Some really good questions are highlighted in this opinion piece. And, for me, it raises even more.
I often wonder what it means for our society/country that an undergraduate degree has become the new high school diploma.
The main argument seems to always be that in our current "information age", post-secondary education is necessary to allow us to "keep up" with ever-changing technology and an increasingly complex world, but I somehow really doubt the truth of this assertion.
At the risk of sounding old before my time, it feels to me like universities have become businesses rather than places of learning. Churning out "educated" adults with limited life- or job-skills. Prolonging childhood and financial dependence for degrees of ever-declining market value. In my job, I've seen far too many PhDs competing for poorly-paid, entry-level positions that only 20 years ago would have gone to someone with a high school diploma and some work experience. And they would have been well-qualified. Perhaps even more so than the people with the PhDs are now.
Also, isn't the whole point of a decent (tax-funded) public education system to provide someone with sufficient education to be able to navigate a successful life? Shouldn't 12-13 years be enough time to teach a child the basic essential mathematical, reading, writing, reasoning and critical-thinking skills? In fact, there should be extra time left to offer classes in new and relevant technologies AND old and essential/useful ones like cooking, financial management, wood working, car repair, etc. To me, the arguments in favour of the necessity of university do nothing more than make it obvious that the public education system has become more about warehousing children rather than teaching them the basic skills required for life.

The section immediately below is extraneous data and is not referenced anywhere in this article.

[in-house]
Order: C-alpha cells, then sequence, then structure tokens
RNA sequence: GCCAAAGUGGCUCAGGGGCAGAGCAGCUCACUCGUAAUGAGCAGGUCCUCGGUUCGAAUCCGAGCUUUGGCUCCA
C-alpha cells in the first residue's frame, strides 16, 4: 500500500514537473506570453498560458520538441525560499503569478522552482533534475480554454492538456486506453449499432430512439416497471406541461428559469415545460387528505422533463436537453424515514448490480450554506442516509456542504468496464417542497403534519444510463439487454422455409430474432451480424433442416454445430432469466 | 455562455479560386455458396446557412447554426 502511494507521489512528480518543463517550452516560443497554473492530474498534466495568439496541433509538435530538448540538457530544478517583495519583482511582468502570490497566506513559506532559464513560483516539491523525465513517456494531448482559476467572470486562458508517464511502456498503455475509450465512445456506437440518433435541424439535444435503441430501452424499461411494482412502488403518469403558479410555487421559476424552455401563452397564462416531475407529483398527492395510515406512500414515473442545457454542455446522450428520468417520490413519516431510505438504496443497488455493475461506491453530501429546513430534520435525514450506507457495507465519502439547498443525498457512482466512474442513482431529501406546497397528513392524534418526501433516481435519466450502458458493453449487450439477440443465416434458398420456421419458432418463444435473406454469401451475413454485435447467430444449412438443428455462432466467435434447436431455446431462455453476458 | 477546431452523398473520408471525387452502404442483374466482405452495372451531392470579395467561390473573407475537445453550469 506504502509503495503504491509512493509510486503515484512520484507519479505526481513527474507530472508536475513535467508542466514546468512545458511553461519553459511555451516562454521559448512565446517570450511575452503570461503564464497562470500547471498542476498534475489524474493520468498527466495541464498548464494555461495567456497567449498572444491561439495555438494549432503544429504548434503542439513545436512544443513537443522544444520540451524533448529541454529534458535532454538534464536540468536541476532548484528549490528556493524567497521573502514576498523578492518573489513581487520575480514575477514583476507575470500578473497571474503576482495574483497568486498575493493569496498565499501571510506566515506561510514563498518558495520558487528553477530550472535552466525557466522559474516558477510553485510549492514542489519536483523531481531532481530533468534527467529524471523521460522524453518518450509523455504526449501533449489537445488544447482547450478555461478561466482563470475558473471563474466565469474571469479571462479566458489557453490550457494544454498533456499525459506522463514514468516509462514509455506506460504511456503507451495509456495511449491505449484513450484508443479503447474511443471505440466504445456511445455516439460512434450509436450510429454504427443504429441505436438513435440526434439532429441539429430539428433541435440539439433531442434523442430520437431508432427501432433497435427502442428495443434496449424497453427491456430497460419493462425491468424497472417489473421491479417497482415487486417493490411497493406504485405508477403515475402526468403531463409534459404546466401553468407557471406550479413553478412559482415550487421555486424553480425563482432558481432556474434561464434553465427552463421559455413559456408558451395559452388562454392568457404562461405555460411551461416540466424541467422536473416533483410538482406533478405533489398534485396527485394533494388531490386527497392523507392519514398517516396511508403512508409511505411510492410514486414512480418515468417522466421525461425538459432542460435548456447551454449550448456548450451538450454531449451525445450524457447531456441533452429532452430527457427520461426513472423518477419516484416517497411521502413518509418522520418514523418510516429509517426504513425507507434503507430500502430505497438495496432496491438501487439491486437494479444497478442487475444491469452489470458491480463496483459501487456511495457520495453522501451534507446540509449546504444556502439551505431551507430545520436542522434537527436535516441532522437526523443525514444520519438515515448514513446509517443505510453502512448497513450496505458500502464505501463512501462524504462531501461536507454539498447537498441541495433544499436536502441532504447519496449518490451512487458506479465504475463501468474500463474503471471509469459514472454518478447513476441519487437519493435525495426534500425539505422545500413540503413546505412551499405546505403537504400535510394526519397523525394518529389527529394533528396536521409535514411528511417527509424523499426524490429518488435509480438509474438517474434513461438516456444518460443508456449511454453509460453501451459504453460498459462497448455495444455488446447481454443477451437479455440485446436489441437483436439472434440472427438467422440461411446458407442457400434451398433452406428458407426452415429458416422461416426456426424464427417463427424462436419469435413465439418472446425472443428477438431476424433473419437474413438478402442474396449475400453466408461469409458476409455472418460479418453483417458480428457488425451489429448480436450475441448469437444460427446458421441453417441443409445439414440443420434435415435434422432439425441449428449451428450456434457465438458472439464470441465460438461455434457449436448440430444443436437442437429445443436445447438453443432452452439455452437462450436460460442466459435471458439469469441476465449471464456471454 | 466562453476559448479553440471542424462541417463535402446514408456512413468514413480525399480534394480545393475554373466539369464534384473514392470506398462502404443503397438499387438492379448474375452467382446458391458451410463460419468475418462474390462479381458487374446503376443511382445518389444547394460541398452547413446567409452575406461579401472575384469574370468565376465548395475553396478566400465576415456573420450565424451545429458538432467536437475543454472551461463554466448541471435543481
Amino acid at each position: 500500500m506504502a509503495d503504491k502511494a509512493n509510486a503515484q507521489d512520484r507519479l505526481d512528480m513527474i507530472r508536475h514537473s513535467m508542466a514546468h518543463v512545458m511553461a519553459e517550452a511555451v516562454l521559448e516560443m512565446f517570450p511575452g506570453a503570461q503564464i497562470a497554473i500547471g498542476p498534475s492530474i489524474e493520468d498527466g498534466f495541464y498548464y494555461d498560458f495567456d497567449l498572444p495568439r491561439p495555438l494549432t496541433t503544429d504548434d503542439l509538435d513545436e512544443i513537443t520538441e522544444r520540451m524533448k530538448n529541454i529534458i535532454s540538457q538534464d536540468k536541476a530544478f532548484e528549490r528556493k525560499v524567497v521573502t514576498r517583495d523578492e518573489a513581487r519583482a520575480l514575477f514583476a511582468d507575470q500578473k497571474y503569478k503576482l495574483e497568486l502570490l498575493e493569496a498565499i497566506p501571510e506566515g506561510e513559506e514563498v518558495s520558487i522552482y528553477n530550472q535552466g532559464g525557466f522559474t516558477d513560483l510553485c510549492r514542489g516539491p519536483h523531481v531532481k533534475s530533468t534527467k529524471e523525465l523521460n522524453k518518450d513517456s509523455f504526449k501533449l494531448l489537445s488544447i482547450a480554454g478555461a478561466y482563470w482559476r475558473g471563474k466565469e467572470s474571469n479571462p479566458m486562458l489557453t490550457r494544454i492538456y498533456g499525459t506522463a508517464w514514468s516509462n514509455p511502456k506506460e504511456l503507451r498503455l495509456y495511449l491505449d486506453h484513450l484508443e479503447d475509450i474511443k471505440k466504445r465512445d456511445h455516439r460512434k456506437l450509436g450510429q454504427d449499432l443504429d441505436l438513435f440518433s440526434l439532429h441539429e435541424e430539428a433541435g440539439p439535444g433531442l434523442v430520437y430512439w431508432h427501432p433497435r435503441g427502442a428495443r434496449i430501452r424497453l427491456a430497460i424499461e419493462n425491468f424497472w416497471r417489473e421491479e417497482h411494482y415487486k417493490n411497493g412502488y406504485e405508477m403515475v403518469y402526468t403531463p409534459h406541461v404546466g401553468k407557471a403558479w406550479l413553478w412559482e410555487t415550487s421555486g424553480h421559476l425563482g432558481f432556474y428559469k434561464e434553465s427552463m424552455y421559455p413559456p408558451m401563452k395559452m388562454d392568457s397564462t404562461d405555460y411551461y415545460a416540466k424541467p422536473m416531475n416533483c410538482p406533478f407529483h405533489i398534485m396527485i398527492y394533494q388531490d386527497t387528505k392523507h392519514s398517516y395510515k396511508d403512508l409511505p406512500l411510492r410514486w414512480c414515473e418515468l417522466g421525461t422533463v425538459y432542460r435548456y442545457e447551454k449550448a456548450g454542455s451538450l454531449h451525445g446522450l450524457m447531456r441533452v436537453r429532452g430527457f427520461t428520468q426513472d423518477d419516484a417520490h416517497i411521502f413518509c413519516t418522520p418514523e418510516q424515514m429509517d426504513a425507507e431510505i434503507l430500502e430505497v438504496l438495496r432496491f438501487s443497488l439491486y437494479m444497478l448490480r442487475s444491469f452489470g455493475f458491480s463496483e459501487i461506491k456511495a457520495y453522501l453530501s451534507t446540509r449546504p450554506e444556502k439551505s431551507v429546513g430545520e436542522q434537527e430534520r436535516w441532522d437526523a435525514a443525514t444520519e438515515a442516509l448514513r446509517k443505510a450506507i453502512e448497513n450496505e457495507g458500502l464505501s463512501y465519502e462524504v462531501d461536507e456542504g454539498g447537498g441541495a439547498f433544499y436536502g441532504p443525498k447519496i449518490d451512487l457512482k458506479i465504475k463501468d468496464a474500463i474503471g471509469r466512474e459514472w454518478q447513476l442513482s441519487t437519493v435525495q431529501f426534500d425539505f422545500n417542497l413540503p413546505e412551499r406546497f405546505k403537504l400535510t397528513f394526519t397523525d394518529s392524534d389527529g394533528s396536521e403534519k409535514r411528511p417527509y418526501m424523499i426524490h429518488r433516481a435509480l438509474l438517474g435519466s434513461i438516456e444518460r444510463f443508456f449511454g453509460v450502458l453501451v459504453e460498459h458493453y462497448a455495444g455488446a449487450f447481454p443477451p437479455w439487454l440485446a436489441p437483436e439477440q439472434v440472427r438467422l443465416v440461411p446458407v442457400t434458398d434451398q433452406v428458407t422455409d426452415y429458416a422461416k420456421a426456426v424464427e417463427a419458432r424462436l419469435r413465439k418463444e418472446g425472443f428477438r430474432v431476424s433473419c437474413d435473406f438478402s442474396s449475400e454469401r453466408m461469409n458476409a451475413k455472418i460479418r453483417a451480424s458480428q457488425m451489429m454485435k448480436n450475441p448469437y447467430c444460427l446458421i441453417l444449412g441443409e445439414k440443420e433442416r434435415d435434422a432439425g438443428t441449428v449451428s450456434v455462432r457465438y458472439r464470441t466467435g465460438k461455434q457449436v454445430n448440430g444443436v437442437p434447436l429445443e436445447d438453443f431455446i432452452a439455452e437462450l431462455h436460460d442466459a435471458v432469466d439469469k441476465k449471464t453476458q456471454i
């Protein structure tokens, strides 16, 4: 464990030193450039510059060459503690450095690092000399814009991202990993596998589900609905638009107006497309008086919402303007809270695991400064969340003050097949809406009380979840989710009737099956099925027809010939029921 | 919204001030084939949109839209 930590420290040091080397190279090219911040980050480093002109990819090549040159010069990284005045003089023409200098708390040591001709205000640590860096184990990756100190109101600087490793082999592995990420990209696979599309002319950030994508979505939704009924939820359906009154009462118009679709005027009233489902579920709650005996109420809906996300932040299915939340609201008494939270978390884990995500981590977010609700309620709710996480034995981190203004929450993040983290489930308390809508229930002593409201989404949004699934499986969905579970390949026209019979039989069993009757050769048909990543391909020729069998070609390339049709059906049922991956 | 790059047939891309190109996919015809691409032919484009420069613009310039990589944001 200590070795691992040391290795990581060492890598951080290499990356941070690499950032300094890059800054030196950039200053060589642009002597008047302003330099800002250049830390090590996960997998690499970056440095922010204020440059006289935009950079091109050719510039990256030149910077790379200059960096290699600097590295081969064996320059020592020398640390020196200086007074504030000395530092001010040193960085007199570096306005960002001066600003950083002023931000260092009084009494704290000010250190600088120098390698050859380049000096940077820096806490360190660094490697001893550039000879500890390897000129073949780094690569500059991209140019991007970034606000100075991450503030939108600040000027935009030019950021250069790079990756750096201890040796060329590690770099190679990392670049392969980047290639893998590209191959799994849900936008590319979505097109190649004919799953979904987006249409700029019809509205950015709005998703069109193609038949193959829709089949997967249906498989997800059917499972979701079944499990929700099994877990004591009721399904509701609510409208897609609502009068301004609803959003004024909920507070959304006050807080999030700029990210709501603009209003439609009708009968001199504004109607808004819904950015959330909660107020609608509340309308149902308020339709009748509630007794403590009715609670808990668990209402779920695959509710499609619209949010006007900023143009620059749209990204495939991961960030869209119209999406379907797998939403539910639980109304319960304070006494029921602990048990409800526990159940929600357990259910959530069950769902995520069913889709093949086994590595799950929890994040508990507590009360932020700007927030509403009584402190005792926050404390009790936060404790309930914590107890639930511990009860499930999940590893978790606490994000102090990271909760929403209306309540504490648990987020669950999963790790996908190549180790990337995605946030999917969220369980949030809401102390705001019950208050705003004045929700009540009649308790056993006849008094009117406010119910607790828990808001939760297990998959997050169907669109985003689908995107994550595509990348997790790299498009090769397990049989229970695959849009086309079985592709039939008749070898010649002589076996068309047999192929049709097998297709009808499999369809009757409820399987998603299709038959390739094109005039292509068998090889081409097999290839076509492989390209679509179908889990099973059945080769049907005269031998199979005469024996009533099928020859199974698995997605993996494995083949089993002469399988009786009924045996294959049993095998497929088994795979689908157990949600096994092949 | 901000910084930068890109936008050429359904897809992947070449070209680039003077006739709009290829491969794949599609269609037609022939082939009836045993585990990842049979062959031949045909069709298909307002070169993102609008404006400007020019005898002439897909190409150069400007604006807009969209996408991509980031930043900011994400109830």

Lately, my personal sense of resentment for what I experienced as a result of not questioning the necessity and value of post-secondary education is beginning to compete with my fear of what this "education" system will do to my child. Nothing would sadden me more than to have her feel as embittered as I do at times. Even the knowledge that I had a privileged opportunity to learn amazing and interesting things is tainted by the long-term financial burden that came along with that learning. And the sense that I could have been very happy (and financially freer) had I taken another life path.
Though I'm still not sure how exactly I will address/approach this issue as a parent, if I could go back and play life coach to my 17-year-old self, my message would be something like this:
- Take a break (at least a year, or better yet, more) from the type of education that involves sitting in chairs indoors all day, memorizing things for short periods of time and regurgitating it on demand for arbitrary grades. Universities will always be there; your youth and the complete freedom it provides will not.
- Work at jobs where people will teach you interesting, valuable skills while they pay you. Learn to grow food. Learn to run a business. Learn to fix stuff and make things.
- Use your body and mind in ways that you did not while in school. Do physical labour. Climb mountains. Sail ships. Take photographs. Make art.
- Live in many different places. Not travel. Live. Learn to speak other languages.
- After you've done all this, if you still feel that there are things you want to learn about that you cannot find someone to teach you for free, go to university. Take courses on subjects that challenge and fascinate you. Declare your major at the last possible moment. Continue to take classes that don't count towards a degree if they interest you.
- Do not worry about a choosing a career. Take your time. Rest-assured that the skills you've gained outside of a classroom will be far more useful and valuable for getting a job you enjoy than any of the information you are paying to learn.